To say that Woodinville’s newest bourbon is great for Washington state’s whiskey industry merely starts the conversation. In this author’s opinion, Woodinville Straight Bourbon is a major step forward for the entire American craft whiskey industry, if I may be so bold. I should also stress that this opinion is not expressed flippantly or out of cheap enthusiasm, but from careful observation. Trust me, I’m a blogger.
For the time being, the “craft” designation has evolved a bit from what it used to mean. Because this term is not a regulated one, anyone can use it. Any 3 month old startup that bottles someone else’s 6 year old whiskey is called “craft.” Any distillery that phones in a subpar whiskey and charges $70.00 can call it “craft” because they used a small handmade still. Even companies seeking to bypass tradition with technology (machines that accelerate aging) are on the band wagon, all in the name of cashing in on the Golden Age of Whiskey we find ourselves in. But the true artisans, those that will be here to stay, will produce true quality products that will last. Woodinville Whiskey Company is one of those distilleries, and one that doesn’t need “craft” to be relevant. A few brief points on their new bourbon…
Simply called “Woodinville Straight Bourbon,” this bottling is not your typical 2-3 year old craft offering aged in a mixture of full size and small micro barrels (truthfully, micro barreling isn’t as common as it used to be). It is aged completely in full size, traditional 53 gallon barrels for 5 years. There is no other craft bourbon with that length of aging. More time in a full size barrel means more flavor development. This high rye mash bill, after a 4 day fermentation, is pot distilled rather than column distilled to afford the producer with more control over flavor. The resulting distillate then fills the seasoned 53 gallon white oak barrels from the Missouri based Independent Stave Company. Woodinville specified that their barrels be toasted first before the required charring (level 3 char, by the way). Toasting first essentially enlarges the “red” caramelized layer under the char for extra sweet oak extraction during maturation. Instead of aging on site in Woodinville, the barrels are instead freighted across the Cascade mountain range to slumber in central Washington for 5 years. The central region’s climate has the temperature extremes to maximize flavor extraction, yet the arid dryness remains, stealing nearly 30% of the barrel’s contents due to evaporation.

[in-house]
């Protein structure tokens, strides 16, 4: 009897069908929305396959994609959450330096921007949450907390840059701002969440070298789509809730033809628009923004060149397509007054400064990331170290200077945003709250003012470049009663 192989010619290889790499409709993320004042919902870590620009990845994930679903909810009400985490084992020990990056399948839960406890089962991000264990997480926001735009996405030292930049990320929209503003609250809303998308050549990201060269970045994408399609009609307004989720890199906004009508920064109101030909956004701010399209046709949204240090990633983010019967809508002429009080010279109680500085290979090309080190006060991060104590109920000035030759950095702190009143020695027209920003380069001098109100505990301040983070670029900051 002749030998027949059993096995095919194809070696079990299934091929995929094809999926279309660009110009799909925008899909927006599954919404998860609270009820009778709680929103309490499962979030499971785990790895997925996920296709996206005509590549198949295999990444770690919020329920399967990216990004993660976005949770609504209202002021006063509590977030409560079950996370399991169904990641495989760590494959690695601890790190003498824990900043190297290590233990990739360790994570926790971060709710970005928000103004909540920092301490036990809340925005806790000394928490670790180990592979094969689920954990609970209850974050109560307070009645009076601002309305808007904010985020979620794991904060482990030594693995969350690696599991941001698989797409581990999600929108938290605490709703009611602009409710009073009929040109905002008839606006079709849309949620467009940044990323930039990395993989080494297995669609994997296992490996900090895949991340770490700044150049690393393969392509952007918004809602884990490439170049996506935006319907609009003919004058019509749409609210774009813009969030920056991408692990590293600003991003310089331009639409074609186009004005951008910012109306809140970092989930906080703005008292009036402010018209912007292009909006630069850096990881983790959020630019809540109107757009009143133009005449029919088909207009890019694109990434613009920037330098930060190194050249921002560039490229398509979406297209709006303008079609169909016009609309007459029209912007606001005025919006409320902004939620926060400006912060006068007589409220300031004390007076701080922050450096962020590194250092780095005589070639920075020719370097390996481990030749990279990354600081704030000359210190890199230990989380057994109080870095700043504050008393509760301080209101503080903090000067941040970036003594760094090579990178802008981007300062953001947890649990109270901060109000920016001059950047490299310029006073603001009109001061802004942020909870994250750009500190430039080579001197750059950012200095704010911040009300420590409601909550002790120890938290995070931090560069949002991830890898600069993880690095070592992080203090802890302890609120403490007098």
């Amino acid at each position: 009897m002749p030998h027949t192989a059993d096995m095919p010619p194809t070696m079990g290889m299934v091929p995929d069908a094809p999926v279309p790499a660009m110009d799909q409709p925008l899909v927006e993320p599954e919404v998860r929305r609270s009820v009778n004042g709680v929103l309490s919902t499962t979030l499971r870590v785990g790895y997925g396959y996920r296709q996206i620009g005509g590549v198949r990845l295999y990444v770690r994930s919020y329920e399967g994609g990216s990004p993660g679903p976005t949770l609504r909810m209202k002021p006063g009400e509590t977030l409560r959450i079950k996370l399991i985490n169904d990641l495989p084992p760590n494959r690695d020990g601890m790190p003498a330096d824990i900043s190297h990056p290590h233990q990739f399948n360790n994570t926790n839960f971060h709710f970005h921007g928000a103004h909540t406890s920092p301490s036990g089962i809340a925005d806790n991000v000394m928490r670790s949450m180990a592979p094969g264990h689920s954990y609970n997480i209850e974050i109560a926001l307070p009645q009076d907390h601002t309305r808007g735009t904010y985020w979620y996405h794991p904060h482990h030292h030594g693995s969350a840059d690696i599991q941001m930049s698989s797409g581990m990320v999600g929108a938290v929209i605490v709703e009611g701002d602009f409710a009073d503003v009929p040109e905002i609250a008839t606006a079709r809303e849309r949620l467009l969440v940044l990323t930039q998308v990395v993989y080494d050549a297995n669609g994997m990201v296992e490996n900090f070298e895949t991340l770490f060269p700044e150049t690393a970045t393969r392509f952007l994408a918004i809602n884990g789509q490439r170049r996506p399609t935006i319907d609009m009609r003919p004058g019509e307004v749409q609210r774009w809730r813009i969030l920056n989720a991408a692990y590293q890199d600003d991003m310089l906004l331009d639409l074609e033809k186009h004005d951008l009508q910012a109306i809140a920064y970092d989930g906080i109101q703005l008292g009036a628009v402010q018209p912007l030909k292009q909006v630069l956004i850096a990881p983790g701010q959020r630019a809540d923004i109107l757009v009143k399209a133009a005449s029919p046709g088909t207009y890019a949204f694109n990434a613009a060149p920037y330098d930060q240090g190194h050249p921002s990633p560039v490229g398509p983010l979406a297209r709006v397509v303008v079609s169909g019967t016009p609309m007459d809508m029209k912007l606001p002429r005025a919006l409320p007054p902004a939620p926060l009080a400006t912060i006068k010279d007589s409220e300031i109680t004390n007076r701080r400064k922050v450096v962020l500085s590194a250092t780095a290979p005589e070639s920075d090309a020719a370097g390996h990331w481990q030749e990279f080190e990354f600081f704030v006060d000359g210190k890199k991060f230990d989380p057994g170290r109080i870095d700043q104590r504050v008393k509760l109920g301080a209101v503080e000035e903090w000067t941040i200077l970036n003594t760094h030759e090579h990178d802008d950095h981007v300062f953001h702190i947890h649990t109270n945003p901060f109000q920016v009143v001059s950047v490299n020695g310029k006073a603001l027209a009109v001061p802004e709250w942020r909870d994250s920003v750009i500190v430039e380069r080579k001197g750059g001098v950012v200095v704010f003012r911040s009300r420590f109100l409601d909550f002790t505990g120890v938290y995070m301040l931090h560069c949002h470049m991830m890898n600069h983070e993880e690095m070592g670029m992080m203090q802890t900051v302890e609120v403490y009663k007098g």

Bottled at 45% ABV and priced under $50.00, this bourbon has nearly every quality necessary to contend. But even with this new bottling’s impressive makeup and authentic credentials, the only thing that matters is how it tastes. On to it…
Nose- Warm toffee, vanilla bean. Sweetness blankets this bourbon but does not dominate. The oak aromas are nicely layered underneath. Sugared citrus, confection like. Chocolate covered cherries. Sweet corn, touch of almonds. Spices of cinnamon and nutmeg are light. Beautiful nose.
Taste- Sweet caramel, a gentle but flavorful mouthfeel. Tangerine. Perilously drinkable. Good balance. Light to medium body.
Finish- Classic barrel char, of course. Medium length with a pleasing bitterness. Drying on the way out. I’ll have another.
Comment- It appears that five Washington summers is enough to collect all these great flavors and bring them to an impeccable balance. A very enjoyable dram to say the least but allow me to get crazy: Woodinville just produced the new bourbon standard in Washington state and fired a shot across the rest of the US for craft bourbon quality. Well done, boys.
Jim’s Rating – 91/100
Editor’s Note: This selection was purchased off the shelf per our policy and the review is 100% independent.
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